Re-cycle is a visually accomplished piece of work, and that's for sure. The sets are nothing short of brilliant, with great vistas of disorientating detail, and the CGI used is carefully done – it embellishes the film, rather than jarring against it. The long shots, the use of light – this is one of the most engaging-looking nightmares I have seen on screen for a long time, and shows evidence of real imaginative flair. So it looks magnificent - but how about the accompanying story? Well, the plot is revealed very slowly, as Ting Yin comes to understand where she is – and the nameless little girl, whom she eventually names Ting-yu (Yaqi Zeng) reveals herself to be a native of this odd world. She's prepared to help the stranger to escape, and can tell her the little she knows. The strong performance from this child actor added a humanity to proceedings which may have remained lacking, had Angelica Lee stayed on her own – so serene was she, even in the face of utter insanity, that it seemed she needed someone to act alongside to really come into her own.

Eventually, Ting Yin comes to know everything – and that culminating moment, sadly, is where I baulked somewhat. It's against my secret reviewer's code to spoiler this (or any) film if I can help it, as I think its eventual imaginative play on a contentious issue can just about be permitted in light of its many enjoyable qualities but – well, let's just say it layers that contentious issue with a spiky sort of sentimentality which is more usually associated with some very stupid people with some very aggressive agendas. The Pang Brothers are not stupid, but the big reveal was questionable, at least for me. Enough to spoil the film? No, but enough to raise an eyebrow perhaps. I know it's not real, and I doubt very much, as some posters on IMDb seem to think, that this is all a propaganda piece. However, even parallel universes can irritate!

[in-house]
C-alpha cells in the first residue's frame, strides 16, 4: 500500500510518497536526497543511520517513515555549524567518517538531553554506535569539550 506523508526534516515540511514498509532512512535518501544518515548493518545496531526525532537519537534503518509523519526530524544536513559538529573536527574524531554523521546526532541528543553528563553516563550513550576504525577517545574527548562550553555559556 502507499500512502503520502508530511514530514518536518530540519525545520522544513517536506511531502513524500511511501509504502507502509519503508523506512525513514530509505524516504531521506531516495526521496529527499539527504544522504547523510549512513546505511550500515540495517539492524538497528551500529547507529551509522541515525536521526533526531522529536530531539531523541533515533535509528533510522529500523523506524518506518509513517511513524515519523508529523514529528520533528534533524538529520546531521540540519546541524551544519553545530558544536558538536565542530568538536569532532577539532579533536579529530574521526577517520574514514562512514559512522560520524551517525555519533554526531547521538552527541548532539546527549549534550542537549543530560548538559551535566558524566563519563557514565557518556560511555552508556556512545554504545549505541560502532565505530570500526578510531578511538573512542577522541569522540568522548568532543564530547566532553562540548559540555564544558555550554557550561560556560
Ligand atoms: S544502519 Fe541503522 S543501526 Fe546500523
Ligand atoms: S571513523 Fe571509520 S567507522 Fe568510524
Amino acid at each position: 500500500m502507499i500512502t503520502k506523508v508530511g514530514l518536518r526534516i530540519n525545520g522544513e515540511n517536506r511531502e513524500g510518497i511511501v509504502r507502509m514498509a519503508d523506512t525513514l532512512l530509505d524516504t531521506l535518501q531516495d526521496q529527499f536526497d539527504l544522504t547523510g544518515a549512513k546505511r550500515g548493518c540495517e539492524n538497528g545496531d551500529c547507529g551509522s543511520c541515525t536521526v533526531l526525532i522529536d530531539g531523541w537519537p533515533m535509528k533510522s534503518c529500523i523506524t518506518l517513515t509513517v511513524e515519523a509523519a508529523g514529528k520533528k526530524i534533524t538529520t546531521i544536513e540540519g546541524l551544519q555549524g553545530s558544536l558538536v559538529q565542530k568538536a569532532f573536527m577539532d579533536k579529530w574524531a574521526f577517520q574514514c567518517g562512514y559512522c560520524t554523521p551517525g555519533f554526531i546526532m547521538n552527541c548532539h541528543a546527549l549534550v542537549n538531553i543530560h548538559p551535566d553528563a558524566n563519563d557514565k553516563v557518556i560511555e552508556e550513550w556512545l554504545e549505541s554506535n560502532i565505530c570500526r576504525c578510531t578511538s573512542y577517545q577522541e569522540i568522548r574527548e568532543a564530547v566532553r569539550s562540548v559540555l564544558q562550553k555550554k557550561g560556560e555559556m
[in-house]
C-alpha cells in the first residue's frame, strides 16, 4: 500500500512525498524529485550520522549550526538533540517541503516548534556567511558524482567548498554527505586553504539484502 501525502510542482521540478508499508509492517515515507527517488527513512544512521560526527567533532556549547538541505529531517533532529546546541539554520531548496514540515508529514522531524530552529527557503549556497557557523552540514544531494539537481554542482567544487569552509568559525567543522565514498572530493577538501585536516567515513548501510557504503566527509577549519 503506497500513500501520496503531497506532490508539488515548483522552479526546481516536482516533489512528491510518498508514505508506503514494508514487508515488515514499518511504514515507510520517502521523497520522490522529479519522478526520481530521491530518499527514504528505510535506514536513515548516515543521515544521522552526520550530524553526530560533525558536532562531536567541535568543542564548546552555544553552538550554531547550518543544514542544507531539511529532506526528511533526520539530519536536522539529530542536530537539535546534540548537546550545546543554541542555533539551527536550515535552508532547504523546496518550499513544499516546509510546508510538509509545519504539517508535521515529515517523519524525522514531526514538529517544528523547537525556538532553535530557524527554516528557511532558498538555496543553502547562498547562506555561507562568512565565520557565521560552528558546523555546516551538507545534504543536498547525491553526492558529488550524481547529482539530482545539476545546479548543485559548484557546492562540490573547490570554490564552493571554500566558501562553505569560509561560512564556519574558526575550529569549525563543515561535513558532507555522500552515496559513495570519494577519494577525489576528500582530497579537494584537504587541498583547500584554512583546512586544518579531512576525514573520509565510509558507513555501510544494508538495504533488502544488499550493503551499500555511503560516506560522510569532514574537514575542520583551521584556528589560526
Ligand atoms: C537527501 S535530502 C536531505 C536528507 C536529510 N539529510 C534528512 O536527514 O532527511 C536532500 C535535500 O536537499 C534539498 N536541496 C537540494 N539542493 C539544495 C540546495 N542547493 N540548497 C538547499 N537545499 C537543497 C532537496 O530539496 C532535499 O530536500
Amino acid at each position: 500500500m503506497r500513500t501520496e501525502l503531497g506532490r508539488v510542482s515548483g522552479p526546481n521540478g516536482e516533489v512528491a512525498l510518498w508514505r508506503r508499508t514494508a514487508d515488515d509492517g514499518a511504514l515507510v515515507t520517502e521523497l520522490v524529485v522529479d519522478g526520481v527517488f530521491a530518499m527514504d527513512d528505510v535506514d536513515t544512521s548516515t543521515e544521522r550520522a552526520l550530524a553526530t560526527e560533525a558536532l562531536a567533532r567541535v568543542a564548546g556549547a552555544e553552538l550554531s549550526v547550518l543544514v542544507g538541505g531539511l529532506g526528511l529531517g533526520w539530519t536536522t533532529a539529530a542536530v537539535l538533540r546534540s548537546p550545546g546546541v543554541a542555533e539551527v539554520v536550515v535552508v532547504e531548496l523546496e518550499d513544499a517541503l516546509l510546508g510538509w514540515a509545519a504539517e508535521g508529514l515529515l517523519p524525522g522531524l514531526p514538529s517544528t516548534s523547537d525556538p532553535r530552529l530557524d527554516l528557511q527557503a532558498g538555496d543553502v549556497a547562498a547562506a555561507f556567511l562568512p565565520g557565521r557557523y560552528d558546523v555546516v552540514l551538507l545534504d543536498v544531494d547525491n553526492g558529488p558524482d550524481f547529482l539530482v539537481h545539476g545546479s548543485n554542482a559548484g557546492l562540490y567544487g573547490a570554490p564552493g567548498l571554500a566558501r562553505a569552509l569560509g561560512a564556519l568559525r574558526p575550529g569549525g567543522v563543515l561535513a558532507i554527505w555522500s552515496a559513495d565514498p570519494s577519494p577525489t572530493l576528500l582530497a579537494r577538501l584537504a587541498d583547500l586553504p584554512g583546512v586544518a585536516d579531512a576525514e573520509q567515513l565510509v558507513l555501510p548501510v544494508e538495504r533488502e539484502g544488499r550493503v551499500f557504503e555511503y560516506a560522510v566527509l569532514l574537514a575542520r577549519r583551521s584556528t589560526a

Overall, though, I can recommend this film to anyone who is interested in seeing an unusual and arresting dark fantasy, because Re-cycle will definitely not disappoint on that score. It's a rich and interesting piece of cinema.

The print I saw looked very good indeed; it didn't let down the visuals it had to offer, providing rich colouration and good levels of contrast, while the sound quality was clear. The movie is available with or without subtitles and offers scene access, as well as a generous helping of special features. If you have an interest in the technical know-how behind the film, you can have a look at some of the CGI rendering comparisons – something which is still a reasonably rare extra. There is also an audio commentary from the Pang Brothers, lead actress Angelica Lee, and the VFX Director. Then, you can check out a Making Of featurette, deleted scenes, the official trailer (as well as some other Cine du Monde trailers), footage from the film's premiθre showing, and a cast and crew Q&A.

Review by Keri O’Shea

Released by Cine Du Monde
Region 2 - PAL
Rated 18
Extras :
see main review